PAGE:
The Congress adopted good resolutions. This holds especially for the rules and regulations of the party which your comrades helped us with. In other documents, however, the wording may not be perfectly correct. Nevertheless, we hope that we will be able to amend them when they are put into practice. Unfortunately, some comrades did not get in the Politburo whom we would have liked to see in it. I am thinking of Comrades [Andrzej] Zabinski and [Tadeusz] Grabski. Grabski obtained few votes in the secret ballot. In my opinion he had committed a number of mistakes and therefore he lost the votes not only of the revisionists but also those of the reliable comrades.
The present composition of the Politburo will ensure fully that we will work more effectively in the future. Comrade [Miroslaw] Milewski, Minister for Home Affairs, became a member of the Politburo. We plan to give him the post of administrative secretary of the Central Committee. You probably know him well.
L. Brezhnev: I have heard about him but I have never met him in person.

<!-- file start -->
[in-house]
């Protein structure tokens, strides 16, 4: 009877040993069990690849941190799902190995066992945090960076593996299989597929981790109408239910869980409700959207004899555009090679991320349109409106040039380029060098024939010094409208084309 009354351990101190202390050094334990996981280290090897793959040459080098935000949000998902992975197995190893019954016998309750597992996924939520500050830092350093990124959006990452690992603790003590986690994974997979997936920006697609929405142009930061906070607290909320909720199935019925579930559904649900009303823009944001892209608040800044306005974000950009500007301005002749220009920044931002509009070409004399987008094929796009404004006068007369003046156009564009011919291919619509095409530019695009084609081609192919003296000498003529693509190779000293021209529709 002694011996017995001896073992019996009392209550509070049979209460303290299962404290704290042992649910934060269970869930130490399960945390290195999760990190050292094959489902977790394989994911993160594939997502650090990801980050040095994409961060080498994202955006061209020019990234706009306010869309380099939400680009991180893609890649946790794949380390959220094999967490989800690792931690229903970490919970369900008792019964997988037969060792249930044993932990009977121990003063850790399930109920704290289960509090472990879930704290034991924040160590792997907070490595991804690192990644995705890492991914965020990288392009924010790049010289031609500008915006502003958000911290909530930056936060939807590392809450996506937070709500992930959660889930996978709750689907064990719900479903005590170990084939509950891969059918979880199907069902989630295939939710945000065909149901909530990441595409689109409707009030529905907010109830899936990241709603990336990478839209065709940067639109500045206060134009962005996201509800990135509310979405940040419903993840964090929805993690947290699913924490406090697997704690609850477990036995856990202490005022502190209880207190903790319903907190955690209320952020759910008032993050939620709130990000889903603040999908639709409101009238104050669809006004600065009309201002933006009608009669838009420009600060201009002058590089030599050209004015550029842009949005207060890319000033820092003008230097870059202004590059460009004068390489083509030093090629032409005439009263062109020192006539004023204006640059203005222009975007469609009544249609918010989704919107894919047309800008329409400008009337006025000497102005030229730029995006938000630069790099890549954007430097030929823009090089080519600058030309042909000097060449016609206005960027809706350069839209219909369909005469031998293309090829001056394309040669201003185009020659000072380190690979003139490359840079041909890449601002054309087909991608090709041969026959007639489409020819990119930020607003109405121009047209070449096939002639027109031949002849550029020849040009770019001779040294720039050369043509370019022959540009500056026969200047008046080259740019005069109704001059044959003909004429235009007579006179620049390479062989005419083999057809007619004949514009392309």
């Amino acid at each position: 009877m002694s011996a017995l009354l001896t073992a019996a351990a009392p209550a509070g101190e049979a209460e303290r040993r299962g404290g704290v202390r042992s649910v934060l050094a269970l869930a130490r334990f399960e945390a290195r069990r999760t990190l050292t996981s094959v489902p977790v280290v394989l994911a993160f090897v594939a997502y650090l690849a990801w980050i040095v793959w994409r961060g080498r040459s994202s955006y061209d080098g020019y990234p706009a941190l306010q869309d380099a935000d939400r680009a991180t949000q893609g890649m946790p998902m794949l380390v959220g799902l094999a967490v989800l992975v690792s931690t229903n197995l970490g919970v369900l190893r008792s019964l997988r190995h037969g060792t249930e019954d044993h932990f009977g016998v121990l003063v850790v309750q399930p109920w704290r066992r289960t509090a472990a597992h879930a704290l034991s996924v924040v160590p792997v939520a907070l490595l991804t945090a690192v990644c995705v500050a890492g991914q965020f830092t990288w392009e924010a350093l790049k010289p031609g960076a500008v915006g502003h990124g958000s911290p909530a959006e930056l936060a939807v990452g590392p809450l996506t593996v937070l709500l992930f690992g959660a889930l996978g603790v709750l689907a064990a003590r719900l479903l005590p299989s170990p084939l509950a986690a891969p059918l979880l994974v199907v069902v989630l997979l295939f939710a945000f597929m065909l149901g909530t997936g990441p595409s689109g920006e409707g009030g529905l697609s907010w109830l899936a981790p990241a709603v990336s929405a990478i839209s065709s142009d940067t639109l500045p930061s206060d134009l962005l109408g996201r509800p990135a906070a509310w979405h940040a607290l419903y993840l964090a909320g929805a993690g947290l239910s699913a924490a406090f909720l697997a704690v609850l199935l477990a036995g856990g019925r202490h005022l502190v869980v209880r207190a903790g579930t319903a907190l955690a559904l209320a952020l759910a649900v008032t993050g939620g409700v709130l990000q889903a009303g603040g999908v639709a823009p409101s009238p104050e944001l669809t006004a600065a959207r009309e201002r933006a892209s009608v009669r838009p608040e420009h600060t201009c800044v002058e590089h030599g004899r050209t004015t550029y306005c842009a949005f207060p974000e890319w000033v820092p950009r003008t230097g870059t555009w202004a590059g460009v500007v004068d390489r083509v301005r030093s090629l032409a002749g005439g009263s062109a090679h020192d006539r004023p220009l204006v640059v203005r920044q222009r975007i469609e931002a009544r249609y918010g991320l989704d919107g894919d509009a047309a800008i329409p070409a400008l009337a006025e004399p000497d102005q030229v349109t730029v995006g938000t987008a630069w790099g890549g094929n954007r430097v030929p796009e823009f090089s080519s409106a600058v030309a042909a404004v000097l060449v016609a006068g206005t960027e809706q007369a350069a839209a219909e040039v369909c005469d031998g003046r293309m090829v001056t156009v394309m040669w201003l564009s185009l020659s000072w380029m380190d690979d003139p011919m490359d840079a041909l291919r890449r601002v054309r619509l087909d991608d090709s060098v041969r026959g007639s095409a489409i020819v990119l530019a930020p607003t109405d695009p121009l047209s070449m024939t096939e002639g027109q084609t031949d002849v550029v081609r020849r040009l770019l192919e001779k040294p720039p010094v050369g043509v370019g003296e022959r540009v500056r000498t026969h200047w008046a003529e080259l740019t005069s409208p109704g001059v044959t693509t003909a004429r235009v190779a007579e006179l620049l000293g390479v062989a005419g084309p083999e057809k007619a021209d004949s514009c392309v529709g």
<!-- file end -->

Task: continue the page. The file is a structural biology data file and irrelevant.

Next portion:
S. Kania: Foreign Minister J. Czyrek became a member of the Politburo and the secretary of the CC. We elected two comrades for the post of secretaries of the CC who had been previously doing lower-grade party work. These are Z. Michalek and M. Wozniak. The former will deal with agricultural issues and the latter with economic ones. We hope that Michalek, who used to work as the director of a major state farm, will be able to help us in reshaping the village-structure.
The composition of the Politburo is good all in all. It is made up of reliable people.
L. Brezhnev: If this is the case, then it is good.
S. Kania: We managed to elect all the people into the controlling organs, whom I had wanted. There were 18 candidates on the list of politburo members, of which 14 had to be elected. Those whom I did not consider suitable dropped out in the secret ballot.
Comrade Rusakov was quite afraid that [Mieczyslaw] Rakowski would get into the leadership. I promised him that this would not happen. It was not easy to fulfill this as they wanted to elect Rakowski even to the post of First Secretary of the CC of the PUWP. However, it all fell through and I am satisfied now.